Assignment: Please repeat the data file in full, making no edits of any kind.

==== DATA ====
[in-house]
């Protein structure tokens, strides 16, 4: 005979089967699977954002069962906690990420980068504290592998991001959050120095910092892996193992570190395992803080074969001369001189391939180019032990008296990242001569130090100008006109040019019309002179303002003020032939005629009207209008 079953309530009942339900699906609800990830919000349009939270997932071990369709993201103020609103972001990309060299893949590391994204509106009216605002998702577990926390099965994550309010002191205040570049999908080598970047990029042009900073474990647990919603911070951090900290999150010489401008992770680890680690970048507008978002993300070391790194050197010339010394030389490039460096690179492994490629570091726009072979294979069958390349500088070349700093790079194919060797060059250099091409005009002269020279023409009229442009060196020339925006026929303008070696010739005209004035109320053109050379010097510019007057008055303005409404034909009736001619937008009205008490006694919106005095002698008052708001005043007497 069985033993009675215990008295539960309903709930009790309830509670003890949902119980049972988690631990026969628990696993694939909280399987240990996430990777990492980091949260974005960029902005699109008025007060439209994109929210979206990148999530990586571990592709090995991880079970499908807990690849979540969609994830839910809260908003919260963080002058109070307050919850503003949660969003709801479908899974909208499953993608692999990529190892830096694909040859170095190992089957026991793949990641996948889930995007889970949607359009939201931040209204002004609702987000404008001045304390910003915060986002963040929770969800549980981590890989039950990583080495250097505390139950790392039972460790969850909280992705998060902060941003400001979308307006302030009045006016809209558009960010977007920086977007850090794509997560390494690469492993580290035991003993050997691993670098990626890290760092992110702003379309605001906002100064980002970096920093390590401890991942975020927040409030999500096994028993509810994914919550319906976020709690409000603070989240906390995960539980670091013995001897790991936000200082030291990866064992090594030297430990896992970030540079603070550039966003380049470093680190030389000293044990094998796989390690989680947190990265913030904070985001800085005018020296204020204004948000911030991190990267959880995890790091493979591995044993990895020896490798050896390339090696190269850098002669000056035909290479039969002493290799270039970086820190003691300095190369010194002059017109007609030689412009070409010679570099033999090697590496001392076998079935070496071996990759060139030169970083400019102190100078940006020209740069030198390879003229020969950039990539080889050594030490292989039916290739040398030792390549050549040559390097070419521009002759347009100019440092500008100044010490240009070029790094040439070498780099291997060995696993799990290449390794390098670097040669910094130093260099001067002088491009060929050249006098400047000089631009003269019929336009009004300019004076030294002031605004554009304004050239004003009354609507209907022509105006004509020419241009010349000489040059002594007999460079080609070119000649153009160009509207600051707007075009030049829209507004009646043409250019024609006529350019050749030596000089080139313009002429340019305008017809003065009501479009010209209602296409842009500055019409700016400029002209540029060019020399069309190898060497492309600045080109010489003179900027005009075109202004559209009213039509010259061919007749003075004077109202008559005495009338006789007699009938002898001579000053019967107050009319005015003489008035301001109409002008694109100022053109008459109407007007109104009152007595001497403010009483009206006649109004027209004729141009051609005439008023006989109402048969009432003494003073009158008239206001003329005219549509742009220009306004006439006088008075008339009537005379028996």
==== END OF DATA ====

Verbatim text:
[in-house]
């Protein structure tokens, strides 16, 4: 005979089967699977954002069962906690990420980068504290592998991001959050120095910092892996193992570190395992803080074969001369001189391939180019032990008296990242001569130090100008006109040019019309002179303002003020032939005629009207209008 079953309530009942339900699906609800990830919000349009939270997932071990369709993201103020609103972001990309060299893949590391994204509106009216605002998702577990926390099965994550309010002191205040570049999908080598970047990029042009900073474990647990919603911070951090900290999150010489401008992770680890680690970048507008978002993300070391790194050197010339010394030389490039460096690179492994490629570091726009072979294979069958390349500088070349700093790079194919060797060059250099091409005009002269020279023409009229442009060196020339925006026929303008070696010739005209004035109320053109050379010097510019007057008055303005409404034909009736001619937008009205008490006694919106005095002698008052708001005043007497 069985033993009675215990008295539960309903709930009790309830509670003890949902119980049972988690631990026969628990696993694939909280399987240990996430990777990492980091949260974005960029902005699109008025007060439209994109929210979206990148999530990586571990592709090995991880079970499908807990690849979540969609994830839910809260908003919260963080002058109070307050919850503003949660969003709801479908899974909208499953993608692999990529190892830096694909040859170095190992089957026991793949990641996948889930995007889970949607359009939201931040209204002004609702987000404008001045304390910003915060986002963040929770969800549980981590890989039950990583080495250097505390139950790392039972460790969850909280992705998060902060941003400001979308307006302030009045006016809209558009960010977007920086977007850090794509997560390494690469492993580290035991003993050997691993670098990626890290760092992110702003379309605001906002100064980002970096920093390590401890991942975020927040409030999500096994028993509810994914919550319906976020709690409000603070989240906390995960539980670091013995001897790991936000200082030291990866064992090594030297430990896992970030540079603070550039966003380049470093680190030389000293044990094998796989390690989680947190990265913030904070985001800085005018020296204020204004948000911030991190990267959880995890790091493979591995044993990895020896490798050896390339090696190269850098002669000056035909290479039969002493290799270039970086820190003691300095190369010194002059017109007609030689412009070409010679570099033999090697590496001392076998079935070496071996990759060139030169970083400019102190100078940006020209740069030198390879003229020969950039990539080889050594030490292989039916290739040398030792390549050549040559390097070419521009002759347009100019440092500008100044010490240009070029790094040439070498780099291997060995696993799990290449390794390098670097040669910094130093260099001067002088491009060929050249006098400047000089631009003269019929336009009004300019004076030294002031605004554009304004050239004003009354609507209907022509105006004509020419241009010349000489040059002594007999460079080609070119000649153009160009509207600051707007075009030049829209507004009646043409250019024609006529350019050749030596000089080139313009002429340019305008017809003065009501479009010209209602296409842009500055019409700016400029002209540029060019020399069309190898060497492309600045080109010489003179900027005009075109202004559209009213039509010259061919007749003075004077109202008559005495009338006789007699009938002898001579000053019967107050009319005015003489008035301001109409002008694109100022053109008459109407007007109104009152007595001497403010009483009206006649109004027209004729141009051609005439008023006989109402048969009432003494003073009158008239206001003329005219549509742009220009306004006439006088008075008339009537005379028996």